10 Minute by Shedden1

Canberra, 14 July 1948

Top Secret

Defence Committee Minute No. 83/1948 and the Appreciation enclosed therewith,2 relative to the above subject, have been submitted to the Minister […].

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An Appreciation by the Defence Committee of the Possible Effect of the Use of Atomic Bombs against Australia

Part I

General Considerations

Section I-Characteristics of the Atomic Weapon

Atomic Weapons

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8. There is no current evidence that any potential enemy possesses atomic bombs. Although productions costs are high, there is no scientific reason why any country should not be able ultimately to produce atomic bombs, though their numbers will be limited by the availability of raw materials.

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Section III-International Agreement

  1. The possibility of obtaining certain protection as a result of international agreement is largely dependent upon the success or otherwise of the United Nations in prohibiting the production of atomic weapons, and the establishment of a completely effective system of policing such agreement.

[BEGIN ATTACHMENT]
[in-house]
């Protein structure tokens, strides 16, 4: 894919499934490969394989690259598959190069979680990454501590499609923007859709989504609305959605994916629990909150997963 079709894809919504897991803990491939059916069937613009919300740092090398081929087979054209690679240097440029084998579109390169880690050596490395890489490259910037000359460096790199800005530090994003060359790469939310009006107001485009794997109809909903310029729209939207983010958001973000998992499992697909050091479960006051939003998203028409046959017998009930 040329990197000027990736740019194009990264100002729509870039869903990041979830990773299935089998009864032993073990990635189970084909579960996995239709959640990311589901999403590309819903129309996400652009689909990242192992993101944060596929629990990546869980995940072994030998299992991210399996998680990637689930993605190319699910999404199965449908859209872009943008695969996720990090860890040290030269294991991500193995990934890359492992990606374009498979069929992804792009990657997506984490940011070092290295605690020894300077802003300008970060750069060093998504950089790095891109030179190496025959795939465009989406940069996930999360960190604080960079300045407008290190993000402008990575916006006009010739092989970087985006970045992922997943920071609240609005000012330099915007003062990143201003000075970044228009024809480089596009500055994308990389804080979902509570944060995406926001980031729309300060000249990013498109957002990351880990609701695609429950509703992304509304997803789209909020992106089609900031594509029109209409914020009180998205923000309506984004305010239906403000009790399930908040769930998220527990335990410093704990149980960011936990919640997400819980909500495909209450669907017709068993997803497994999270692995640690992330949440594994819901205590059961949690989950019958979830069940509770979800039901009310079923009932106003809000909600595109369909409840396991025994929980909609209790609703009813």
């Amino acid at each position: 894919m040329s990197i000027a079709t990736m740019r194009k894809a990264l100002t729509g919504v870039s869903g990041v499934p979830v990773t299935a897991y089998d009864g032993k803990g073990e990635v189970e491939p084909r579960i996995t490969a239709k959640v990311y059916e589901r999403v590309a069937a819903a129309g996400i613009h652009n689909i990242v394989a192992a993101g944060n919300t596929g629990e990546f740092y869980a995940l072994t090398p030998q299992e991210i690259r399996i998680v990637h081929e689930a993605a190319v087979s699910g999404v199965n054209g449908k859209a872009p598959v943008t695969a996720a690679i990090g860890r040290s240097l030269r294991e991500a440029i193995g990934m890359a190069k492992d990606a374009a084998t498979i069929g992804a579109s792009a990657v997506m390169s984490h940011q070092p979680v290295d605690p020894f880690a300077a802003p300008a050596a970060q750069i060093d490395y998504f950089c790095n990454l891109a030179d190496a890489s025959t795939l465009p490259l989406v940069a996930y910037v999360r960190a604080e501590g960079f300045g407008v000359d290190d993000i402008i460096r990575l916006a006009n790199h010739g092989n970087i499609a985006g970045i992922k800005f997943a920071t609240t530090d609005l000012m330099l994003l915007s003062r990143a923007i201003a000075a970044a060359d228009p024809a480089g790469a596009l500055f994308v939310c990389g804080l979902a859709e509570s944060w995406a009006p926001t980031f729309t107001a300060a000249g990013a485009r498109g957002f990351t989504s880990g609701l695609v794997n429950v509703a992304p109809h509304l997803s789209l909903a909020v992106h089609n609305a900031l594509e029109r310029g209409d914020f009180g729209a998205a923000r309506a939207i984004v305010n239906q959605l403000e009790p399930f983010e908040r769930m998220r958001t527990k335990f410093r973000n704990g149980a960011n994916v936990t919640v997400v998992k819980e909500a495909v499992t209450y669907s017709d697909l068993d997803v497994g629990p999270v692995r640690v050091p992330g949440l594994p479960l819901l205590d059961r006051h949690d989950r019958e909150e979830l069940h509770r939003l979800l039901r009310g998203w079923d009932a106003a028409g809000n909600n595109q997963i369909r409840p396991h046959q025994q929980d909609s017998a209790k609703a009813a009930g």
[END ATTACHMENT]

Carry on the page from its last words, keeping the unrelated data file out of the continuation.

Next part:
2. The existence of such an agreement, however adequate, would not eliminate the knowledge of atomic weapons. There would appear to be also no certain means of ensuring that a nation, bent on world domination, would not evade the policing procedure of the agreement, and apply existing knowledge of atomic weapons to their secret production. Despite any international agreement which may be reached, the possibility of atomic attack should not be discarded.
  3. If war does take place, it is reasonable to assume that any international control of atomic energy, whatever method has been set up by international agreement, will lapse coincident with the commencement of hostilities. Under these circumstances, the powers concerned could then initiate production of atomic weapons even if they had not commenced earlier.

A possible result of the existence of an international agreement might be, therefore, that atomic weapons would not be used in the opening phases of a war.

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Section IV-Counter Measures

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Active Defence3

  1. Until an effective international agreement on atomic energy is reached, the need for providing active defence measures against attack with atomic weapons continues to exist. The preparedness of a nation to meet attack from mass destruction weapons and to retaliate will have a deterrent effect on a potential aggressor.
  2. Weight for weight the atomic bomb is much more effective than other known destructive methods. Despite its high cost of production, the ratio of its cost to the value of the results achieved from its use is lower than that for orthodox weapons required to produce equivalent results. It is conceivable that a nation, with access to raw materials, could steadily manufacture and store bombs and their carriers in peace, and be ready to discharge them at short notice with devastating and demoralising effects.

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[NAA: A5954, 1473/4]